Monday, July 21, 2008

Going in the field with students

Thanks for the welcome back comments, everyone. It’s good to be back.

When I saw Ron Schott’s call for submissions to the Accretionary Wedge on the topic “Field Camp Geology” on Saturday, I thought, wow, what an appropriate way for me to re-enter the scene on blogging. University above the Arctic Circle is located in the middle of world class outcrops of rocks from the Precambrian to the Quaternary and teaching is strongly focused on field based activities. This is one of the things that attracted me to this location in the first place, but it is also a challenge. Not the least in the practical sense. In a few weeks I will be leading a field course to several localities I have never visited before. There are no road signs here, and one needs to know from which side of the mountain the ascent is easier, where the best outcrops are or where it would be convenient to place, say four groups of students, who should work on the same formation, but not breathe down each other’s necks. This kind of knowledge requires a familiarity with the localities that cannot be achieved from the literature and which isn’t easy to obtain in the course of a few weeks as a new faculty member. Therefore I’m happy to have been asked to tag along as a co-teacher on another field course in the department, led by an experienced colleague who has been working on these outcrops for a long time. We are leaving today and alas this trip is also getting in the way from me writing a more coherent post on my thoughts on field camps/ field excursions or dig out some old stories on time for the Accretionary wedge. I will leave you with a photo from one of the places we’ll be going to and I’ll be back to talk more about field trips in general and this one in particular in a week’s time.

Saturday, July 19, 2008

The one in which I reinvent this blog

Once again I've been missing in action for a very long time. My mini-sabattical turned into a tough and demanding writing boot camp (though a very productive one) and I lost inspiration for blogging entirely. For some people academic writing and blogging go hand in hand, for me the energy put into the former seems to correlate negatively with my motivation for the latter. I'm ashamed to admit that I didn't even have the energy to sign on and write a short reply to the people who actually came here to ask how I was doing. I'm sorry, but your comments were very much appreciated.

As I talked about in the spring I was undecided about which direction I wanted this blog to take, and couldn't strike a tone I was entirely satisfied with. To the endlessly repeating tune of what would I write on the blog if I wanted to update it now, spring and early summer was taken up by finishing a major writing project, field work and moving, and then lately, slowly settling into a new place. I have been here for three weeks now. The house is still a mess and my office is still in boxes, but it feels good. Summer classes are well underway. I'm leaving for the first field trip with students on Monday and I'm working on the final adjustments to the syllabus for the fall semester undergraduate course. I've even managed to do some edits to a manuscript and do some small research tasks every day.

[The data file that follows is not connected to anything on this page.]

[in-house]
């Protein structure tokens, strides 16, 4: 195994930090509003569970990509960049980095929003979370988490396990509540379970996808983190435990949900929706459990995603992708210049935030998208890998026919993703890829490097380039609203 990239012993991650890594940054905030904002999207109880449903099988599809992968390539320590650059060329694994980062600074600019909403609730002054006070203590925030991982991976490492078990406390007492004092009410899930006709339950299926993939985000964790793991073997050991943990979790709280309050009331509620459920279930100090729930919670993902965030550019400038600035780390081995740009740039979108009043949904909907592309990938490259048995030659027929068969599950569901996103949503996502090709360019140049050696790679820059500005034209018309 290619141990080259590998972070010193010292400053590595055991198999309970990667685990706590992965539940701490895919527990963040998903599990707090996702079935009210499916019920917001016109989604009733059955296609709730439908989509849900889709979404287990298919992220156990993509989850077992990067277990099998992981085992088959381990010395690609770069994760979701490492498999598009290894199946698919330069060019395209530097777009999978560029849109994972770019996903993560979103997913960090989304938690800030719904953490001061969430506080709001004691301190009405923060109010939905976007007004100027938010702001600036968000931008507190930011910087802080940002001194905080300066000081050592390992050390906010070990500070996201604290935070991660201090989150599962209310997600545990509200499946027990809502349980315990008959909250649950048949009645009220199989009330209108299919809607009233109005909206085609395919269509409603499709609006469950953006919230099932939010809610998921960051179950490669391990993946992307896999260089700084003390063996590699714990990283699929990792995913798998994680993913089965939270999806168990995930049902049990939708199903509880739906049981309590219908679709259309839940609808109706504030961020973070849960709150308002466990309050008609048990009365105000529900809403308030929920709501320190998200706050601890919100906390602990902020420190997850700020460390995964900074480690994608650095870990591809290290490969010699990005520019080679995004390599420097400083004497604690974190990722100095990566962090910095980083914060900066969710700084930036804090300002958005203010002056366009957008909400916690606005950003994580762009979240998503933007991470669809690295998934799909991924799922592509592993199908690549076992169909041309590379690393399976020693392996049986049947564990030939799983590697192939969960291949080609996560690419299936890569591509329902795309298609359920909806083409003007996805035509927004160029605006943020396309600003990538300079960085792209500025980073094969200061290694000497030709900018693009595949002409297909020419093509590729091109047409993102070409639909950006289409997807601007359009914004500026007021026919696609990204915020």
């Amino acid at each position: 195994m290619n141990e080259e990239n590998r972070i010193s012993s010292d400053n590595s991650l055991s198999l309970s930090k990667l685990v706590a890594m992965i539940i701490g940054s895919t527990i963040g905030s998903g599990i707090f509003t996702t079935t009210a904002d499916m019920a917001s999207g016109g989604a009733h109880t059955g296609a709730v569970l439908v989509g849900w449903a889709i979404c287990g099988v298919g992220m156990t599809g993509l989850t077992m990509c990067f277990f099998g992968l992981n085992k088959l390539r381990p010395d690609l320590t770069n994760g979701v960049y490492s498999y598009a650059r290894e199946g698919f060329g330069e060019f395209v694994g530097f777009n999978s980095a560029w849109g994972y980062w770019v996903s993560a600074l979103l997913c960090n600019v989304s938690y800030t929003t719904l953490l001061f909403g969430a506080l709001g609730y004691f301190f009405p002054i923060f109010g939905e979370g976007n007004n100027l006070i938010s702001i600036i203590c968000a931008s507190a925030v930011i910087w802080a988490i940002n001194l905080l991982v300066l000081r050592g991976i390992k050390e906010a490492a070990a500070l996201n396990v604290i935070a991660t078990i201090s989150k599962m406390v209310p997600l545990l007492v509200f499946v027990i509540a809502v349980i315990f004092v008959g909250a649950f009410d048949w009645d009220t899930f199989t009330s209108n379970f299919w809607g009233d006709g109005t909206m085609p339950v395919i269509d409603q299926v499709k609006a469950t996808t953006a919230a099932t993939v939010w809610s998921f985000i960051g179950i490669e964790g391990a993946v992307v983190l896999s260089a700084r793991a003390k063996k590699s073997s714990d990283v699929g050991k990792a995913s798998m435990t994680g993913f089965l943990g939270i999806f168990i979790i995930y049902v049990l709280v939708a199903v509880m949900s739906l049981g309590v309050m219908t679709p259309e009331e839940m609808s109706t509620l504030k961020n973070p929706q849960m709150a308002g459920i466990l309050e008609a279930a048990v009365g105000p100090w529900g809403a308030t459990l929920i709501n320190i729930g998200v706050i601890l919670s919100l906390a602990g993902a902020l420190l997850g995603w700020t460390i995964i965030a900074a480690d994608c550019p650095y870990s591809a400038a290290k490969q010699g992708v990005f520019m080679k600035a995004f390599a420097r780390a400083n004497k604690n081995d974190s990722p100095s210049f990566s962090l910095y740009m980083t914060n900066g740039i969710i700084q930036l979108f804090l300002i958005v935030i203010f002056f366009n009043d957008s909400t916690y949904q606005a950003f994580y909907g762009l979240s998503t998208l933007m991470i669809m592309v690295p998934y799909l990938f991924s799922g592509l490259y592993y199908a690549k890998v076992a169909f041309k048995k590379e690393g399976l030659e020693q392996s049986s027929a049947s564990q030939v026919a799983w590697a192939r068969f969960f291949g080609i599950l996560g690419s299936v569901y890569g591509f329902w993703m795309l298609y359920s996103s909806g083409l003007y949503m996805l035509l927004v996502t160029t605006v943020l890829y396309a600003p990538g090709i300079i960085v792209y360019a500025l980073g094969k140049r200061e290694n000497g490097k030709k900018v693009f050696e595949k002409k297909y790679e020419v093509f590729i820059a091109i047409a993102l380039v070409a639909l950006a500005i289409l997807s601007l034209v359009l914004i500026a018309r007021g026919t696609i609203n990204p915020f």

I'm happy and I think I will enjoy working here. I'm also nervous about how I will manage to get grant money, if I will ever come up with a good research topic for this particular location, how interaction will be with the rest of the department and how the switch back to a sub-discipline I haven't really worked actively in for several years will pan out. Thinking about what a source of inspiration and support the academic blogging community has been to me in the past, when navigating other difficult paths from the dissertation to the post doc to new teaching and admin responsibilities made me realise that I wanted to jump back on the wagon. It also made it clear to me that what I'm most interested in here, is how to navigate the academic carreer as a person, as a scientist, as a geologist and as a teacher. I have learned a lot from watching others and I want to share my version as well. Ideas about whether this should be more personal or private and maybe in my mother tongue or whether it should be a more streamlined research blog are just out of line with that main interest, and maybe setting some boundaries for myself about what this space is, will actually allow me to do something more interesting with it.

I may redesign the page a bit, to make it a more professional place for me. I want to be able to talk more freely about what I do, and since I'm in a very small place now, that due to its location and priorities gets a lot of attention, it will be easy to figure out who and where I am. I don't think I will come out of the pseudonymous closet, just yet, but I want the page to be in a way where I wouldn't be terribly embarrased if a colleague found it. Changes are not likely to happen over night as I will be travelling an awful lot over the next couple of months, but at least I am back in the game, and am looking forward to reconnect with all my lovely blogfriends.